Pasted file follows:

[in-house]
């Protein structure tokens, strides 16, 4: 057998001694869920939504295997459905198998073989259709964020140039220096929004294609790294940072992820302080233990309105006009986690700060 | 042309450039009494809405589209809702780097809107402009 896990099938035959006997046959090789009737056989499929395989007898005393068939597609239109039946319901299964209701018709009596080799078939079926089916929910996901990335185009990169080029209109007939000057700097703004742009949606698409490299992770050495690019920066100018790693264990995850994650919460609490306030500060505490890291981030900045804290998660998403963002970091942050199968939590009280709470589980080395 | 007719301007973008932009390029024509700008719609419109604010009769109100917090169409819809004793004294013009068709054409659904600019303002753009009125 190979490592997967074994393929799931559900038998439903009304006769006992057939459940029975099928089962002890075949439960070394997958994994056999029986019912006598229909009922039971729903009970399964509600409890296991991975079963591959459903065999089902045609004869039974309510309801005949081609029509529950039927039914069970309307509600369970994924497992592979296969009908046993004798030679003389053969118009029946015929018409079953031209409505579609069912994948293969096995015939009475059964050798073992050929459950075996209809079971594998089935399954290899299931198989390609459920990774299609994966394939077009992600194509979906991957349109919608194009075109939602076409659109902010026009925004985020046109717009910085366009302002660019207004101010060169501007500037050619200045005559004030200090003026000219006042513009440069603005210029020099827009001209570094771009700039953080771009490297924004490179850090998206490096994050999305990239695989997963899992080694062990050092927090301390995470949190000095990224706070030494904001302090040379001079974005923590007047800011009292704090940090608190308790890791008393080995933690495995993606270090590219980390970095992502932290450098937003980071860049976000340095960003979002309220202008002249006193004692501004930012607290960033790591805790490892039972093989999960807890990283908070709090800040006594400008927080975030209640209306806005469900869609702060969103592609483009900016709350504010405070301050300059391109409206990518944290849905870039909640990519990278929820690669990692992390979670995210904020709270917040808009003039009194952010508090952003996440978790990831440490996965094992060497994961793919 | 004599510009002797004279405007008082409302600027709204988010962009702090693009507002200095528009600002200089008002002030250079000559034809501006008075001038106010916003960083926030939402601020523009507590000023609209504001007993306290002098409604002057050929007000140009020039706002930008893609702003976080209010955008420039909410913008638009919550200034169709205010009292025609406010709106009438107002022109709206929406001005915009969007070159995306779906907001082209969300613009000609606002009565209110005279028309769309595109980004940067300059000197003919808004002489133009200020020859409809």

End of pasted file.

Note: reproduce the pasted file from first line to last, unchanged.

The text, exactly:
[in-house]
């Protein structure tokens, strides 16, 4: 057998001694869920939504295997459905198998073989259709964020140039220096929004294609790294940072992820302080233990309105006009986690700060 | 042309450039009494809405589209809702780097809107402009 896990099938035959006997046959090789009737056989499929395989007898005393068939597609239109039946319901299964209701018709009596080799078939079926089916929910996901990335185009990169080029209109007939000057700097703004742009949606698409490299992770050495690019920066100018790693264990995850994650919460609490306030500060505490890291981030900045804290998660998403963002970091942050199968939590009280709470589980080395 | 007719301007973008932009390029024509700008719609419109604010009769109100917090169409819809004793004294013009068709054409659904600019303002753009009125 190979490592997967074994393929799931559900038998439903009304006769006992057939459940029975099928089962002890075949439960070394997958994994056999029986019912006598229909009922039971729903009970399964509600409890296991991975079963591959459903065999089902045609004869039974309510309801005949081609029509529950039927039914069970309307509600369970994924497992592979296969009908046993004798030679003389053969118009029946015929018409079953031209409505579609069912994948293969096995015939009475059964050798073992050929459950075996209809079971594998089935399954290899299931198989390609459920990774299609994966394939077009992600194509979906991957349109919608194009075109939602076409659109902010026009925004985020046109717009910085366009302002660019207004101010060169501007500037050619200045005559004030200090003026000219006042513009440069603005210029020099827009001209570094771009700039953080771009490297924004490179850090998206490096994050999305990239695989997963899992080694062990050092927090301390995470949190000095990224706070030494904001302090040379001079974005923590007047800011009292704090940090608190308790890791008393080995933690495995993606270090590219980390970095992502932290450098937003980071860049976000340095960003979002309220202008002249006193004692501004930012607290960033790591805790490892039972093989999960807890990283908070709090800040006594400008927080975030209640209306806005469900869609702060969103592609483009900016709350504010405070301050300059391109409206990518944290849905870039909640990519990278929820690669990692992390979670995210904020709270917040808009003039009194952010508090952003996440978790990831440490996965094992060497994961793919 | 004599510009002797004279405007008082409302600027709204988010962009702090693009507002200095528009600002200089008002002030250079000559034809501006008075001038106010916003960083926030939402601020523009507590000023609209504001007993306290002098409604002057050929007000140009020039706002930008893609702003976080209010955008420039909410913008638009919550200034169709205010009292025609406010709106009438107002022109709206929406001005915009969007070159995306779906907001082209969300613009000609606002009565209110005279028309769309595109980004940067300059000197003919808004002489133009200020020859409809």